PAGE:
Age-associated changes in human CD4+ T cells point to mitochondrial dysfunction consequent to impaired autophagy11-18-2019
Though mitochondrial number in both naive and memory cells visualized with electron microcopy was similar in older versus younger participants, there were a significantly higher number of autophagosomes, many of them containing undegraded mitochondria, in older individuals.
These findings suggest that older age is associated with persistence of dysfunctional mitochondria in CD4+ T lymphocytes caused by defective mitochondrial turnover by autophagy, which may trigger chronic inflammation and contribute to the impairment of immune defense in older persons.
Dr. Luigi Ferrucci and Dr. Ranjan Sen said, "Human aging is characterized by increased susceptibility to diseases and impaired capacity to handle stress and challenges from the environment, leading to excess morbidity and mortality."
Figure 3. (A) Calculated bioenergetic health index (BHI) from young and old CD4+ T cells. The BHI is derived from calculating a ratio of positive aspects of mitochondrial bioenergetic function (i.e. reserve capacity and ATP-linked respiration) to potentially deleterious aspects of mitochondrial bioenergetic function (i.e. non-mitochondrial oxygen consumption and proton leak). Cellular mitochondrial function was determined using high-resolution respirometry with oligomycin, FCCP, rotenone, and antimycin A. For BHI, one outlier of 14 participants was noted and a comparison of the old and young BHI with this outlier was not significantly different (p=0.19). (B) In further analysis, FACS showed the outlier subject had a higher percentage of total memory CD4+ T cells (59% compared to a range 26-48%) than other participants. Adjusting for the average percentage of memory CD4+ T cells, the calculated the BHI was significantly higher for younger compared to older participants (*p = 0.036). (C) Nonmitochondrial respiration was found to be significantly higher in CD4+ T cells from older compared to younger individuals (*p = 0.049). (D) Reserve capacity was significantly higher in cells from young compared to older participants (*p = 0.045). (A–D) P-values were calculated by Welch’s t-test, a variation of the Student’s t-test that does not make the assumption of equal variance in the two compared samples . Error bars reflect the standard error of the mean (±SEM). N = 7 young, 7 old donors.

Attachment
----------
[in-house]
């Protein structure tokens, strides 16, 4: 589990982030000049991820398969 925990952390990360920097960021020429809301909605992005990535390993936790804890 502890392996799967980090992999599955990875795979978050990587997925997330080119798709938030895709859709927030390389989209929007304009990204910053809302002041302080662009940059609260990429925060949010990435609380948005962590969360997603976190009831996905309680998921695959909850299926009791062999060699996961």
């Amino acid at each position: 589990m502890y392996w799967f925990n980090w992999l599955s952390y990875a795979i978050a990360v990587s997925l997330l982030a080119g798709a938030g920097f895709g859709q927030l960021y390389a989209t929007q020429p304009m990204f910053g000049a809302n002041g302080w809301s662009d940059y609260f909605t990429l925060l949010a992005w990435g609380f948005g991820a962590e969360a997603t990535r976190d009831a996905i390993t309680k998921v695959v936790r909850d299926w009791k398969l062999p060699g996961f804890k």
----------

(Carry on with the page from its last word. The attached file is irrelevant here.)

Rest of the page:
One aspect that is increasingly being recognized as important to explain the effect of aging on immune cells, particularly CD8+ T cells, is the role of one of the components responsible for cellular proteostasis, macroautophagy and one of its modalities, mitophagy.
In CD4+ T cells, it has also been reported that while autophagy activity is lower in cells from older individuals, it is preserved in cells from the progeny of centenarians, which correlates with improved function.
Experiments of T-cell-specific depletion of Vps34 or Atg7, essential genes for canonical autophagy, lead to accumulation of damaged mitochondria and ROS, showing that T cells depend on autophagy and mitophagy for homeostasis and function.
Mitochondria also contribute to this process by using TCA cycle metabolites for the building of macromolecules, including proteins and lipids as building bricks for new cells, and by producing ROS signaling required for full T cell activation.
The Ferrucci/Sen Research Team concluded, "In conclusion, we found evidence of defective mitochondrial recycling in CD4+ T lymphocytes from older compared to younger persons and some suggestion that the lack of mitochondrial recycling can be attributed to defective autophagy."
Full Text - https://doi.org/10.18632/aging.102438
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